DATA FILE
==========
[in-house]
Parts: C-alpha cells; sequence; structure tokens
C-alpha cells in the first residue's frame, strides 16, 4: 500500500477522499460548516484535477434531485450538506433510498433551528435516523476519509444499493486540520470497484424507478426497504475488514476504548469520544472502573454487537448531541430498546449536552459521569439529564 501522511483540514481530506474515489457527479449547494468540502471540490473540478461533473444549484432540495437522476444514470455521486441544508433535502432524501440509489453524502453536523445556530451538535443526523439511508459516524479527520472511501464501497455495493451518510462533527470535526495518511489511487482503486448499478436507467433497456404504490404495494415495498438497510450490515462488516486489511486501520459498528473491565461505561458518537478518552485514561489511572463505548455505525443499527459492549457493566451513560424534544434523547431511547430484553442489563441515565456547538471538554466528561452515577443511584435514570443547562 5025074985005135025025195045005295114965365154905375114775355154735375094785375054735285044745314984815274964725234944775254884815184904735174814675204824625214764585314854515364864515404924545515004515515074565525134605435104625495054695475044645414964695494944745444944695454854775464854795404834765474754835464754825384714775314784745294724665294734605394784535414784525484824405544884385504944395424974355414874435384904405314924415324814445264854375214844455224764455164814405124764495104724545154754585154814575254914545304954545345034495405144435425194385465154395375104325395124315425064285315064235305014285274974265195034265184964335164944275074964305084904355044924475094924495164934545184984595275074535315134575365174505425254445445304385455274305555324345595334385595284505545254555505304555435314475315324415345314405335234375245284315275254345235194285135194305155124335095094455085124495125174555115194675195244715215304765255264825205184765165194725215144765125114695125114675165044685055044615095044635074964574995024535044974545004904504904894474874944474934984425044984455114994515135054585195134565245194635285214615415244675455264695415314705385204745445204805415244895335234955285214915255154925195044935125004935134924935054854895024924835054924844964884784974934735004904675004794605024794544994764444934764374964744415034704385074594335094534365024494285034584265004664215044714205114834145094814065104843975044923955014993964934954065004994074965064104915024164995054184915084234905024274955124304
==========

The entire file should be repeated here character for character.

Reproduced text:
[in-house]
Parts: C-alpha cells; sequence; structure tokens
C-alpha cells in the first residue's frame, strides 16, 4: 500500500477522499460548516484535477434531485450538506433510498433551528435516523476519509444499493486540520470497484424507478426497504475488514476504548469520544472502573454487537448531541430498546449536552459521569439529564 501522511483540514481530506474515489457527479449547494468540502471540490473540478461533473444549484432540495437522476444514470455521486441544508433535502432524501440509489453524502453536523445556530451538535443526523439511508459516524479527520472511501464501497455495493451518510462533527470535526495518511489511487482503486448499478436507467433497456404504490404495494415495498438497510450490515462488516486489511486501520459498528473491565461505561458518537478518552485514561489511572463505548455505525443499527459492549457493566451513560424534544434523547431511547430484553442489563441515565456547538471538554466528561452515577443511584435514570443547562 5025074985005135025025195045005295114965365154905375114775355154735375094785375054735285044745314984815274964725234944775254884815184904735174814675204824625214764585314854515364864515404924545515004515515074565525134605435104625495054695475044645414964695494944745444944695454854775464854795404834765474754835464754825384714775314784745294724665294734605394784535414784525484824405544884385504944395424974355414874435384904405314924415324814445264854375214844455224764455164814405124764495104724545154754585154814575254914545304954545345034495405144435425194385465154395375104325395124315425064285315064235305014285274974265195034265184964335164944275074964305084904355044924475094924495164934545184984595275074535315134575365174505425254445445304385455274305555324345595334385595284505545254555505304555435314475315324415345314405335234375245284315275254345235194285135194305155124335095094455085124495125174555115194675195244715215304765255264825205184765165194725215144765125114695125114675165044685055044615095044635074964574995024535044974545004904504904894474874944474934984425044984455114994515135054585195134565245194635285214615415244675455264695415314705385204745445204805415244895335234955285214915255154925195044935125004935134924935054854895024924835054924844964884784974934735004904675004794605024794544994764444934764374964744415034704385074594335094534365024494285034584265004664215044714205114834145094814065104843975044923955014993964934954065004994074965064104915024164995054184915084234905024274955124304